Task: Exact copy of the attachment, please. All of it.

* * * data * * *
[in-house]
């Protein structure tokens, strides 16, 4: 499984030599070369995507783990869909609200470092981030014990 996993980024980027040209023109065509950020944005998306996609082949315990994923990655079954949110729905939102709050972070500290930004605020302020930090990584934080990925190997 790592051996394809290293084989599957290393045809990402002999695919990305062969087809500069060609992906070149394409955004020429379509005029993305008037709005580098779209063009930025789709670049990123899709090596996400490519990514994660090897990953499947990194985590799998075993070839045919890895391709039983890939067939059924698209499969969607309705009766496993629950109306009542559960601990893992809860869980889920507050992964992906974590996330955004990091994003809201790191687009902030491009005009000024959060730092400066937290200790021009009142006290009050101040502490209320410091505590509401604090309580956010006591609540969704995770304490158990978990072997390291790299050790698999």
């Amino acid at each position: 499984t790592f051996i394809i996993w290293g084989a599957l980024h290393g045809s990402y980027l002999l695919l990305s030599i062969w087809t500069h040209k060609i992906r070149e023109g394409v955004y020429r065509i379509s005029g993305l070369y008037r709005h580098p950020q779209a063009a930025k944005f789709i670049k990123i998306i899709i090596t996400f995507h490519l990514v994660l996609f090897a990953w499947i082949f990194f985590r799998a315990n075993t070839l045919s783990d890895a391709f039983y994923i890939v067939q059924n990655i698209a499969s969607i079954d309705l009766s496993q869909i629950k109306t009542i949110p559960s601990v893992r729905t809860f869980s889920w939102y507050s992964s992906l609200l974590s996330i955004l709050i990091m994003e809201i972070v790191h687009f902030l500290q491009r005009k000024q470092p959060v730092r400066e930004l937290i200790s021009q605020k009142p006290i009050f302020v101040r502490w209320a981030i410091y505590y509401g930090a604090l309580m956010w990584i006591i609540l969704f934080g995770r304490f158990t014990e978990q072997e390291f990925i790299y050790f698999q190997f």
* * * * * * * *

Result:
[in-house]
């Protein structure tokens, strides 16, 4: 499984030599070369995507783990869909609200470092981030014990 996993980024980027040209023109065509950020944005998306996609082949315990994923990655079954949110729905939102709050972070500290930004605020302020930090990584934080990925190997 790592051996394809290293084989599957290393045809990402002999695919990305062969087809500069060609992906070149394409955004020429379509005029993305008037709005580098779209063009930025789709670049990123899709090596996400490519990514994660090897990953499947990194985590799998075993070839045919890895391709039983890939067939059924698209499969969607309705009766496993629950109306009542559960601990893992809860869980889920507050992964992906974590996330955004990091994003809201790191687009902030491009005009000024959060730092400066937290200790021009009142006290009050101040502490209320410091505590509401604090309580956010006591609540969704995770304490158990978990072997390291790299050790698999």
């Amino acid at each position: 499984t790592f051996i394809i996993w290293g084989a599957l980024h290393g045809s990402y980027l002999l695919l990305s030599i062969w087809t500069h040209k060609i992906r070149e023109g394409v955004y020429r065509i379509s005029g993305l070369y008037r709005h580098p950020q779209a063009a930025k944005f789709i670049k990123i998306i899709i090596t996400f995507h490519l990514v994660l996609f090897a990953w499947i082949f990194f985590r799998a315990n075993t070839l045919s783990d890895a391709f039983y994923i890939v067939q059924n990655i698209a499969s969607i079954d309705l009766s496993q869909i629950k109306t009542i949110p559960s601990v893992r729905t809860f869980s889920w939102y507050s992964s992906l609200l974590s996330i955004l709050i990091m994003e809201i972070v790191h687009f902030l500290q491009r005009k000024q470092p959060v730092r400066e930004l937290i200790s021009q605020k009142p006290i009050f302020v101040r502490w209320a981030i410091y505590y509401g930090a604090l309580m956010w990584i006591i609540l969704f934080g995770r304490f158990t014990e978990q072997e390291f990925i790299y050790f698999q190997f």